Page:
This English expression is commonly used in both written and spoken language as a metaphor rather than in a literal sense.
The expression is used to denote that someone does not want to make a choice between two things and thus is remaining neutral. It is often used in the context of someone being told that they have to make a decision and “stop sitting on the fence.” It can often also refer to the act of not taking of a side in an argument in order to remain on good terms with both parties.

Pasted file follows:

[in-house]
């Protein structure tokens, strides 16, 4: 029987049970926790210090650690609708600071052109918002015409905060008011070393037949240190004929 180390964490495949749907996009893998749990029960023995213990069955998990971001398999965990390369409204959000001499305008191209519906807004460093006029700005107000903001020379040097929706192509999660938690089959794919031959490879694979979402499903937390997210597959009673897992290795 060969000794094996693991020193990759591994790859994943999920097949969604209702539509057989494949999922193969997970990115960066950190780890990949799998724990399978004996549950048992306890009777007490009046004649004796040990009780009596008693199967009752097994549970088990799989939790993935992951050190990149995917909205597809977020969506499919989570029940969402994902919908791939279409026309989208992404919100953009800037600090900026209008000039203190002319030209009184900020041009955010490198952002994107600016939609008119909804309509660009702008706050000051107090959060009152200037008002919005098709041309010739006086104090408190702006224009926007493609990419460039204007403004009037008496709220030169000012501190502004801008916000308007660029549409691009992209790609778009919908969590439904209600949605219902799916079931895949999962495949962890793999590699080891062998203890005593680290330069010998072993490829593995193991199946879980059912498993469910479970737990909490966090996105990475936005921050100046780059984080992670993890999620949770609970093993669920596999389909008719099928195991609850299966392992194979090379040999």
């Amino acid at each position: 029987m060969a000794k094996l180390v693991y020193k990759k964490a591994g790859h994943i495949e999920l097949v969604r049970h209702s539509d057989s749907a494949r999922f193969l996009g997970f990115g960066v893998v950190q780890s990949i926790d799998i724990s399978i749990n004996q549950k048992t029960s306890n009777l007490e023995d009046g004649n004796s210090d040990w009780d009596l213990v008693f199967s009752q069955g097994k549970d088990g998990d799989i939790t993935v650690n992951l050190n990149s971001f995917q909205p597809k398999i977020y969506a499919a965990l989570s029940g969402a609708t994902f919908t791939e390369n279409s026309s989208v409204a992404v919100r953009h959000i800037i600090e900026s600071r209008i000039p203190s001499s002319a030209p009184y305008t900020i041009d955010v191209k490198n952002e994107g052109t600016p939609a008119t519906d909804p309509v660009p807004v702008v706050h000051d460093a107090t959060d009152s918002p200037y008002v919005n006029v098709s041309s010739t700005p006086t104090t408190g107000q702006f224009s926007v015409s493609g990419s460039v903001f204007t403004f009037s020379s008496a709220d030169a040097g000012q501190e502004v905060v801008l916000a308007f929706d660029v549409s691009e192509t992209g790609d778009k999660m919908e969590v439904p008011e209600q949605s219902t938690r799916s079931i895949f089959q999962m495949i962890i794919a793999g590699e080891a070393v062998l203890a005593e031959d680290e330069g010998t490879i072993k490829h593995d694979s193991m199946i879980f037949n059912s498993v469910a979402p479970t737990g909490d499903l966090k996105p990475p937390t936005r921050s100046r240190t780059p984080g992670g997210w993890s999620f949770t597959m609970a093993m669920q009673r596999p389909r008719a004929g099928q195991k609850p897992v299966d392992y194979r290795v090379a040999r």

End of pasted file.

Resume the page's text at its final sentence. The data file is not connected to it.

The expression is said to date back to the Revolutionary War when a judge had not committed to either the Revolutionaries or the Loyalists. George Washington was then said to have asked one of the judge’s slaves which way he was leaning and the slave is said to have replied in saying “until my master knows which is the strongest group, he’s staying on the fence.” It is said that Washington found this reply so apt and amusing that he began using it himself and thus it came into frequent use.
An example of the usage of this expression in spoken language can be found in a quote by previous Chancellor of the Exchequer David Lloyd George; “he has sat on the fence so long that the iron has entered his soul.”